Last month after attending a conference in Sweden, we flew south to Sicily to celebrate 30 years of marriage. Sicily feels like you are stepping back in time, yet there certainly is modernization all about. Especially wind and solar farms. While there we visited four UNESCO World Heritage Sites: Valley of the Temples near Agrigento, the Greek Theatre and Roman Ampitheatre in the Latomie area of Syracuse, the Roman Villa del Casale (famous tile mosaics) near Piazza Armerina, and Mount Etna (great winery and vineyard at Gambino‘s). We also visited Taormina just a few days before the G7 global conference. As a retired military member, we tapped some of our benefits and stayed in very nice lodging at NATO Village, which is part of Sigonella Naval Air Station. Below are a few samples of some of the historical places visited. More images to come on the food and flora of the area!
Here’s a short little “movie” trailer on our recent ISU VisComm road trip to Yellowstone. Enjoy!
My last post showed some still photograph outtakes from my time camping with the Idaho State University archeology students at their field school over in west-central Idaho. Here’s a short movie “trailer” I made, mostly for fun, using a combination of still photographs, panoramic composites, digital video and audio, i.e., multi-media. If you wonder about the film production company in the opening credits, Ancient Light Studio Productions, LLC, that’s my limit-liability company I registered about 15 years ago….it’s legit. Enjoy!
This past week I was able to spend several days at the Idaho State University Anthropology Department’s archeology field school over in west-central Idaho. Archeology site director, Dr. Andy Speer and his students were very accommodating in letting me poke around shooting stills and videos, along with capturing sound bites. Hopefully a nice documentary will come out of all this and will help future summer archeology field schools.
The field school/archeology dig site was in the Sweet Ola Valley on a private 1700 acre ranch located in the Boise National Forest. What an incredible view! The area is rich in history and more documentaries are there if I just had the time to keep digging!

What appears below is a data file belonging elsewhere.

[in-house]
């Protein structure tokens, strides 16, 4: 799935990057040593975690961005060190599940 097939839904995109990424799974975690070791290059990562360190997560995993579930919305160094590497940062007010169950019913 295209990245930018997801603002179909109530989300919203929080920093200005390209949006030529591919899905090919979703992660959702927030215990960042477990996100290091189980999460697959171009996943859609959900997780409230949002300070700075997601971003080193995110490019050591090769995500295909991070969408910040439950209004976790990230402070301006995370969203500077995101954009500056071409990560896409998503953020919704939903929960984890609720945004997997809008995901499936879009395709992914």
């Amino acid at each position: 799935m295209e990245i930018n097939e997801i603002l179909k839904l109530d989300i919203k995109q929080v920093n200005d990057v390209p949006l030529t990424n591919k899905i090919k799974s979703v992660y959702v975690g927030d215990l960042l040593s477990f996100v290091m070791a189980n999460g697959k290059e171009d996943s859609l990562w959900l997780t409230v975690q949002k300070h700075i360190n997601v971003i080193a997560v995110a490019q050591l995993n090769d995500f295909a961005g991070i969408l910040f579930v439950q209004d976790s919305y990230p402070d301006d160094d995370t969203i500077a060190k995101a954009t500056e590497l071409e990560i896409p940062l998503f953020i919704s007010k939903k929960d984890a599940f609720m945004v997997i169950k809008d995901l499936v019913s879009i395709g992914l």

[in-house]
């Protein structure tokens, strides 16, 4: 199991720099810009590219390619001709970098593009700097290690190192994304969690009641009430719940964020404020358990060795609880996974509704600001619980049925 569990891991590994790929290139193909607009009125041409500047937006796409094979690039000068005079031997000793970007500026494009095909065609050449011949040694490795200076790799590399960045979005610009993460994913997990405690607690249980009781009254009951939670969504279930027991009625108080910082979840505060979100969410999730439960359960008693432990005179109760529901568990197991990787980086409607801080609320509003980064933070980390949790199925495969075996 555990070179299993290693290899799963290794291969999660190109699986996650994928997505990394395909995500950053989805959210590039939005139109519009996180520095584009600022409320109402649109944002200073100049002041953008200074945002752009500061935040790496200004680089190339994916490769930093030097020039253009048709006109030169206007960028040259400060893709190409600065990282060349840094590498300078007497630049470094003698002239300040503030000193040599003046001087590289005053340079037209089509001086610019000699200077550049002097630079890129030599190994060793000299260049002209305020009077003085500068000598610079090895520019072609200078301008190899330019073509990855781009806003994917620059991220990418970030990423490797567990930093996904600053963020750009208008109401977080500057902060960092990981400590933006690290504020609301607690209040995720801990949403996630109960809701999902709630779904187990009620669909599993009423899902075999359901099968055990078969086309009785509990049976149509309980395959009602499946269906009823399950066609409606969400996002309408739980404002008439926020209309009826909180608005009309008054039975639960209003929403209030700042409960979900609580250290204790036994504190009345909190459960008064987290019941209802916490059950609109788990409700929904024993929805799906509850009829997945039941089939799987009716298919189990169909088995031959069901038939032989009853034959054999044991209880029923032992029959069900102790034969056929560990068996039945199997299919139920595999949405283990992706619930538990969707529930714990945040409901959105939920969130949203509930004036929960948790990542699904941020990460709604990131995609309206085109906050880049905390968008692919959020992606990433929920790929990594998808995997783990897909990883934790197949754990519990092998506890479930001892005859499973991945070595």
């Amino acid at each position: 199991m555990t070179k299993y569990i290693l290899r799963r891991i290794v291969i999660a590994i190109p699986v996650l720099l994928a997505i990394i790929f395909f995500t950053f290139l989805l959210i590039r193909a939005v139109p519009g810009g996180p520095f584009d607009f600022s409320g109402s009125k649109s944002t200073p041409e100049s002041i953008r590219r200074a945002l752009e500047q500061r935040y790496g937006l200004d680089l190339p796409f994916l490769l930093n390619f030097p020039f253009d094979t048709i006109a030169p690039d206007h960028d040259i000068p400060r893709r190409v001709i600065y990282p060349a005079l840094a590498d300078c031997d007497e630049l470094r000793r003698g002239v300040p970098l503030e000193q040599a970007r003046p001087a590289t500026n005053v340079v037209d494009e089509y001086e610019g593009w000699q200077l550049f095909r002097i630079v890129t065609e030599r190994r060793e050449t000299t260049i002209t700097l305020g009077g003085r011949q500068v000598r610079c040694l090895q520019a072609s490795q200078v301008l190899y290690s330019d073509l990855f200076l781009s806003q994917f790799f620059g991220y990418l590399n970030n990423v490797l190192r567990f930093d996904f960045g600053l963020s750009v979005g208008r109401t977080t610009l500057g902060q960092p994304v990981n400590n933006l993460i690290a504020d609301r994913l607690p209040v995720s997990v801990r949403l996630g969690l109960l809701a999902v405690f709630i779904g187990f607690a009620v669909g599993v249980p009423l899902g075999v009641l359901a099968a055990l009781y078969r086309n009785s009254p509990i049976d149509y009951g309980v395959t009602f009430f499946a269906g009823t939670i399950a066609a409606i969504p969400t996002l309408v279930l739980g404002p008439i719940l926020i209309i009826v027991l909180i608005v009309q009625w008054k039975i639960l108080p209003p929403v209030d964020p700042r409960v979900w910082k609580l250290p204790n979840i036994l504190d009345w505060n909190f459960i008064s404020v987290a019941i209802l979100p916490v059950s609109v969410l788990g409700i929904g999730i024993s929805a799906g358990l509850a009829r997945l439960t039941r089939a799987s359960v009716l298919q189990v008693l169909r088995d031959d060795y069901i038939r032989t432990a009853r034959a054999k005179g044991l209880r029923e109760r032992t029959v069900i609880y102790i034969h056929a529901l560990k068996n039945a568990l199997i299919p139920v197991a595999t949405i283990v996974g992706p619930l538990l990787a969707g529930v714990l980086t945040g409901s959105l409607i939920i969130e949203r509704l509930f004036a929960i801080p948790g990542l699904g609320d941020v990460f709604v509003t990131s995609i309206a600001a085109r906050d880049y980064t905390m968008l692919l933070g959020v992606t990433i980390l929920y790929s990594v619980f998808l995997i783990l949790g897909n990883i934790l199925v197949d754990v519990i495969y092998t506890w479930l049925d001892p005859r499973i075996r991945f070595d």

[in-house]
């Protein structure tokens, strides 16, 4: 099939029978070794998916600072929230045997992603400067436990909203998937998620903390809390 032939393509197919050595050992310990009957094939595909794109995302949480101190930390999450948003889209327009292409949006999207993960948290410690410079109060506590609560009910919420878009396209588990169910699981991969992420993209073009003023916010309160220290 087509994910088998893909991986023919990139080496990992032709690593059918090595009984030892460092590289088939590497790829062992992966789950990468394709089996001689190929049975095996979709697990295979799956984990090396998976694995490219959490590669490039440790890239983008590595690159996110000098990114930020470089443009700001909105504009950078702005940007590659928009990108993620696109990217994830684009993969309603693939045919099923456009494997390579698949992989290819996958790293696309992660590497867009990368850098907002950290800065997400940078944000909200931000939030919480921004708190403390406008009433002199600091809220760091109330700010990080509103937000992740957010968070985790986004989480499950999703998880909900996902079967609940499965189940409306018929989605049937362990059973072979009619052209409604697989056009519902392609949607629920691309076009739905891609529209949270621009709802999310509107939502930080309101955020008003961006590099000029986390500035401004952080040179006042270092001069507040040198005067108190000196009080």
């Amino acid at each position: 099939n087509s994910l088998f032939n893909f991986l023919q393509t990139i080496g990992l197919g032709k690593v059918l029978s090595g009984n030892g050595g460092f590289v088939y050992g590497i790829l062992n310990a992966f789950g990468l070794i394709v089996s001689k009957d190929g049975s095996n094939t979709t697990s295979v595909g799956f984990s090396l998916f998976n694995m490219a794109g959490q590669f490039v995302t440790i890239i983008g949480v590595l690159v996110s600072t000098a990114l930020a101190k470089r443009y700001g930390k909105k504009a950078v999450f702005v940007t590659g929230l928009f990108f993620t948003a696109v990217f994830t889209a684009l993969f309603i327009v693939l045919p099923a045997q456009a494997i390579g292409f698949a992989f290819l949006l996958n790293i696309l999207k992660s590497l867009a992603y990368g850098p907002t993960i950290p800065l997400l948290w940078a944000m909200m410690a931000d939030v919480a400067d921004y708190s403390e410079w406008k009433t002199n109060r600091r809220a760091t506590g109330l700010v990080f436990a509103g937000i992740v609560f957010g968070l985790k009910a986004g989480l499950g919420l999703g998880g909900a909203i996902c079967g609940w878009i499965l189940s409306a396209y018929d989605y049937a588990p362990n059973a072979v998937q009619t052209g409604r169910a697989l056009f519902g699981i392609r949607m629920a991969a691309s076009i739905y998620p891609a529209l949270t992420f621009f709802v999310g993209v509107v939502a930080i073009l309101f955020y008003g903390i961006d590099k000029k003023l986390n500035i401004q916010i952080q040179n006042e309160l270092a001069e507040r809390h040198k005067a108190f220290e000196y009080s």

The first night there, I couldn’t work on my astro-landscape work due to thunderstorms that kept rolling up the valley. Night two was crystal clear but I was too exhausted to stay up! The following night started off favorable, but then clouds kept scudding right though my field of view, but I at least captured one interesting image.
Here’s a few still photos from the documentary project. Enjoy!
Recently I had the opportunity to speak at the 3rd International Conference of Photography and Theory, which was held in the ancient city of Nicosia (Lefkosia according to the Greeks), Cyprus. Here’s a gallery of some of my favorite shots from the trip, including a very post-modern Charles de Gaulle Airport in Paris. Enjoy!
© 2014 Terry Ownby, All Rights Reserved.
Last week was our spring break, so a much needed road trip to the Tallgrass Prairie in Kansas was taken. Wilson, my colleague and shooting partner, joined me for a few days in the Flint Hills, where we made Cottonwood Falls our base of operation. Specifically, we stayed at an eclectic little stone motel called the Millstream Resort Motel, overlooking the Cottonwood River.
Our timing for the trip was great, as we had clear skies and no snow storms until after we returned! I had recently read Jim Hoy’s (director of the Center for Great Plains Studies) book, Flint Hills Cowboys: Tales from the Tallgrass Prairie, so many of the small towns he mentioned became our venues for imaging making. Plus, after talking with a local gravedigger, we found other exciting places to visit, such as living ghost towns, abandoned farmsteads, octogenarian speedsters, and an idle gristmill from the 19th century.